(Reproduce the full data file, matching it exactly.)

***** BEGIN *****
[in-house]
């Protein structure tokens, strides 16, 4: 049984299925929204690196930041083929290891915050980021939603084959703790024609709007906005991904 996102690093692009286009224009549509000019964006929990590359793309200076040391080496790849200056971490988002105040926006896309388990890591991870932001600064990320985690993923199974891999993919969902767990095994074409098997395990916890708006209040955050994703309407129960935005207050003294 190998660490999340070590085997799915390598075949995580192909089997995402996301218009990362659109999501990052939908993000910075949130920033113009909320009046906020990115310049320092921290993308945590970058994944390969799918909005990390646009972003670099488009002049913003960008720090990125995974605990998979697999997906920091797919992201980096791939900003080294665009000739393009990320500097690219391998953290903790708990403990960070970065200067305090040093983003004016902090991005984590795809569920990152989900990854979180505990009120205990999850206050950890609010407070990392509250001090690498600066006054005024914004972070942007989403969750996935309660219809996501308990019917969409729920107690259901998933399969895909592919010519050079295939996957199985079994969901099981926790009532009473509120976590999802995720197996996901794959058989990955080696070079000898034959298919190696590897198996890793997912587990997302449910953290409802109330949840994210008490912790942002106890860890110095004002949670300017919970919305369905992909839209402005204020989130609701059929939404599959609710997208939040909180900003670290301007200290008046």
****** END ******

[in-house]
């Protein structure tokens, strides 16, 4: 049984299925929204690196930041083929290891915050980021939603084959703790024609709007906005991904 996102690093692009286009224009549509000019964006929990590359793309200076040391080496790849200056971490988002105040926006896309388990890591991870932001600064990320985690993923199974891999993919969902767990095994074409098997395990916890708006209040955050994703309407129960935005207050003294 190998660490999340070590085997799915390598075949995580192909089997995402996301218009990362659109999501990052939908993000910075949130920033113009909320009046906020990115310049320092921290993308945590970058994944390969799918909005990390646009972003670099488009002049913003960008720090990125995974605990998979697999997906920091797919992201980096791939900003080294665009000739393009990320500097690219391998953290903790708990403990960070970065200067305090040093983003004016902090991005984590795809569920990152989900990854979180505990009120205990999850206050950890609010407070990392509250001090690498600066006054005024914004972070942007989403969750996935309660219809996501308990019917969409729920107690259901998933399969895909592919010519050079295939996957199985079994969901099981926790009532009473509120976590999802995720197996996901794959058989990955080696070079000898034959298919190696590897198996890793997912587990997302449910953290409802109330949840994210008490912790942002106890860890110095004002949670300017919970919305369905992909839209402005204020989130609701059929939404599959609710997208939040909180900003670290301007200290008046």